The Flash squares off against the new villain Bloodwork who is terrorizing Central City with tendrils of blood. Barry knows this guy personally as he works with him so he definitely doesn’t want to hurt him, but he’s got to stop him before he injures anyone else. With the power of the Negative Speed Force raging inside him, he’ll have to slow down if he expects to win this fight.
The past few issues of The Flash have had an edgy, quick-to-anger Barry Allen as he came to grips with his perfect little life falling apart everywhere he turned. The Flash #31 shows the first step in a possible turning point as he starts to get over this hump. Bloodwork is essentially an exposed nerve, lashing out at the world around him as revenge for the poor hand he’s been dealt.
This is a nice mirror to Barry’s life as of late. It forces him to take a breath and manage this trouble instead of running headfirst into the action. It’s this quality that shows the growth of the character and what makes him a hero. In the end, Barry doesn’t battle Bloodwork with quick punches and kicks. He fights him with his mind, getting closer and closer to the villain until he can harness his powers and unleash a final blow.
Artist Neil Googe’s work in the Bloodwork fight is equal parts creepy and magnificent. There are shades of Akira and the Marvel villain Carnage in the design. Red tendrils full of blood are spiraling out of Bloodwork, covering nearby buildings and putting people in danger. Meanwhile, the man’s body is bulging and growing uncomfortably, as if large tumors are sprouting up all over him. His face has transformed into that of a monster, leaving nothing of the man he once was.
Colorist Ivan Plascencia casts a reddish hue over the entire scene, creating a claustrophobic feeling as the tendrils encircle Barry, forcing him to get creative to avoid them. The scene is set in the evening, however it feels like sunset with the tone displayed.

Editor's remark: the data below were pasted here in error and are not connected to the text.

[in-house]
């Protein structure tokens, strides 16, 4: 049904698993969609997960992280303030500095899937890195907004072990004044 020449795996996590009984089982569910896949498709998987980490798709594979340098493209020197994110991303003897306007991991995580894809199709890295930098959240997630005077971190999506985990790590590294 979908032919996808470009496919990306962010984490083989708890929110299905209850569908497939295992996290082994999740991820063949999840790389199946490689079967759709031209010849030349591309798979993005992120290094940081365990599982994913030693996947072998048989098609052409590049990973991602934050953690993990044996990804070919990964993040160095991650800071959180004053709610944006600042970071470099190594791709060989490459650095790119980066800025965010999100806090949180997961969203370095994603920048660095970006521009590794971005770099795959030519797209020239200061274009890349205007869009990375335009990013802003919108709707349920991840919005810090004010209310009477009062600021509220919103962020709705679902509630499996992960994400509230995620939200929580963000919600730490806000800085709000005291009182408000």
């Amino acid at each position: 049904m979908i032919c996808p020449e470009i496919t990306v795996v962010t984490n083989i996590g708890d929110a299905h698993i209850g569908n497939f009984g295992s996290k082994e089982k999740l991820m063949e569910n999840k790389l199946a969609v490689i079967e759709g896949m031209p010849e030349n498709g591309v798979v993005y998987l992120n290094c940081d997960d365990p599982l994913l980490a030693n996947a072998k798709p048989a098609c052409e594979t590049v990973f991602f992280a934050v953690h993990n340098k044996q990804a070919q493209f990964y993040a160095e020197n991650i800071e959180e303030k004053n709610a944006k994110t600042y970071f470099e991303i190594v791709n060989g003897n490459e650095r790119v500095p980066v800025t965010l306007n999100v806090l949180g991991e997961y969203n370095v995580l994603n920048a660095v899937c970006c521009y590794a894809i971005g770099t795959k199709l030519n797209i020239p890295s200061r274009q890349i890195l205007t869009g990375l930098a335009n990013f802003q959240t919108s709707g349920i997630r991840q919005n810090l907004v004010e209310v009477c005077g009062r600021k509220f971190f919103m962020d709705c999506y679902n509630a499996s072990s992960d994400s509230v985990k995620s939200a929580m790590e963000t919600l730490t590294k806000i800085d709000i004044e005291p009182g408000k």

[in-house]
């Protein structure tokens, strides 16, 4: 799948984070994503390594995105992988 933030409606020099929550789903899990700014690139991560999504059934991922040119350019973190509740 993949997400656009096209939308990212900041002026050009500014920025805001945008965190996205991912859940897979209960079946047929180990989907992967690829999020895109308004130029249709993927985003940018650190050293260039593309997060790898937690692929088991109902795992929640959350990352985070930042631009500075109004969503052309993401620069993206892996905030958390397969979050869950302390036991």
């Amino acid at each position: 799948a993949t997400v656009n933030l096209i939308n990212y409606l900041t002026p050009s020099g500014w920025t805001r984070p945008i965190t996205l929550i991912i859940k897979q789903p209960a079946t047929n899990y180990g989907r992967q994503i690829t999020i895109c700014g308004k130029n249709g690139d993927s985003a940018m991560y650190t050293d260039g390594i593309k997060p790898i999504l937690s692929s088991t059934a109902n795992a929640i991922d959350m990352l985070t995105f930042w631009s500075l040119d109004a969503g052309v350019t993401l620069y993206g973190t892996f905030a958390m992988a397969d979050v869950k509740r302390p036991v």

This all happens in the first half of the issue. The second half, illustrated by Gus Vasquez works to set up the next arc of The Flash, concentrating on Barry’s personal and work life. I’ve said before in numerous reviews how disappointing it is to have multiple artists on a single issue like this. I still feel the same way. The artwork is pretty good across the board, but the styles don’t match up, creating a jarring reading experience. I get that DC Comics is sticking to a schedule and churning these books out, but I wish there was a better way to keep the artwork more consistent, at least within a single issue, let alone an entire arc.
The Flash #31 ends on a moment of hope which has been missing from the title as of late. Barry is starting to turn his life around, picking up the pieces so he can finally move on and embrace his new status quo. In some ways he’s starting from scratch, unable to fully control his powers or his impulses. With the determination and good will he’s shown here, he’ll hopefully continue on this path and return to his usual bright-eyed, bushy-tailed self.